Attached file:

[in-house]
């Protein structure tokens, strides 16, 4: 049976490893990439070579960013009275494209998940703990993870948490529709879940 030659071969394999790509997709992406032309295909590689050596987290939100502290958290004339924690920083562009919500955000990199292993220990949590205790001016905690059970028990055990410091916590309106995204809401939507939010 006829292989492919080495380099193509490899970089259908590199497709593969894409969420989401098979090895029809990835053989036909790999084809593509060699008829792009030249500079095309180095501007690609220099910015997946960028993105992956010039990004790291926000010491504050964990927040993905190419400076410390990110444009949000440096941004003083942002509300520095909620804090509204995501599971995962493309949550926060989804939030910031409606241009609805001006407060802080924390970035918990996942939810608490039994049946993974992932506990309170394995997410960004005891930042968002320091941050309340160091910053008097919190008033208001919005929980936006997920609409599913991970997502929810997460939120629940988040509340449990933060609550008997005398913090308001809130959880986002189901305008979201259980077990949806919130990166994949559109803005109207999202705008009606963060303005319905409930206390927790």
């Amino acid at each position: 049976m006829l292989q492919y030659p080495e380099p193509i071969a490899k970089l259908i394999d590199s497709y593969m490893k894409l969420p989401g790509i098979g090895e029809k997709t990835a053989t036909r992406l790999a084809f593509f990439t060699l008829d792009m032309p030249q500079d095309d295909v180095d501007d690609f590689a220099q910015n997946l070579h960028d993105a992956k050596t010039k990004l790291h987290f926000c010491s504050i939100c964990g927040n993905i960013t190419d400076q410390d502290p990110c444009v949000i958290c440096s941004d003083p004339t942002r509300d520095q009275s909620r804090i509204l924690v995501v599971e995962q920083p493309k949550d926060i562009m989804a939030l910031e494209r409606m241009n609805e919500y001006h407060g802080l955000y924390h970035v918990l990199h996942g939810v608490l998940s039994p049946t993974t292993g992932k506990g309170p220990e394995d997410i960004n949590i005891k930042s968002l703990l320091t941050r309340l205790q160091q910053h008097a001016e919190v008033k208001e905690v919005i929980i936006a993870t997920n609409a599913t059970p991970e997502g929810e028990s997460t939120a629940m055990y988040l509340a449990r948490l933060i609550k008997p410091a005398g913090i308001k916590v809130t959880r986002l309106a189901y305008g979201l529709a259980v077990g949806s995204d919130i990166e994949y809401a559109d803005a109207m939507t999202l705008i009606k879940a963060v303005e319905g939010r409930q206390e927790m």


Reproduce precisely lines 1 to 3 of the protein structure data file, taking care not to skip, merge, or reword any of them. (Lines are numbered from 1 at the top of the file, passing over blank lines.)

[in-house]
């Protein structure tokens, strides 16, 4: 049976490893990439070579960013009275494209998940703990993870948490529709879940 030659071969394999790509997709992406032309295909590689050596987290939100502290958290004339924690920083562009919500955000990199292993220990949590205790001016905690059970028990055990410091916590309106995204809401939507939010 006829292989492919080495380099193509490899970089259908590199497709593969894409969420989401098979090895029809990835053989036909790999084809593509060699008829792009030249500079095309180095501007690609220099910015997946960028993105992956010039990004790291926000010491504050964990927040993905190419400076410390990110444009949000440096941004003083942002509300520095909620804090509204995501599971995962493309949550926060989804939030910031409606241009609805001006407060802080924390970035918990996942939810608490039994049946993974992932506990309170394995997410960004005891930042968002320091941050309340160091910053008097919190008033208001919005929980936006997920609409599913991970997502929810997460939120629940988040509340449990933060609550008997005398913090308001809130959880986002189901305008979201259980077990949806919130990166994949559109803005109207999202705008009606963060303005319905409930206390927790």
């Amino acid at each position: 049976m006829l292989q492919y030659p080495e380099p193509i071969a490899k970089l259908i394999d590199s497709y593969m490893k894409l969420p989401g790509i098979g090895e029809k997709t990835a053989t036909r992406l790999a084809f593509f990439t060699l008829d792009m032309p030249q500079d095309d295909v180095d501007d690609f590689a220099q910015n997946l070579h960028d993105a992956k050596t010039k990004l790291h987290f926000c010491s504050i939100c964990g927040n993905i960013t190419d400076q410390d502290p990110c444009v949000i958290c440096s941004d003083p004339t942002r509300d520095q009275s909620r804090i509204l924690v995501v599971e995962q920083p493309k949550d926060i562009m989804a939030l910031e494209r409606m241009n609805e919500y001006h407060g802080l955000y924390h970035v918990l990199h996942g939810v608490l998940s039994p049946t993974t292993g992932k506990g309170p220990e394995d997410i960004n949590i005891k930042s968002l703990l320091t941050r309340l205790q160091q910053h008097a001016e919190v008033k208001e905690v919005i929980i936006a993870t997920n609409a599913t059970p991970e997502g929810e028990s997460t939120a629940m055990y988040l509340a449990r948490l933060i609550k008997p410091a005398g913090i308001k916590v809130t959880r986002l309106a189901y305008g979201l529709a259980v077990g949806s995204d919130i990166e994949y809401a559109d803005a109207m939507t999202l705008i009606k879940a963060v303005e319905g939010r409930q206390e927790m």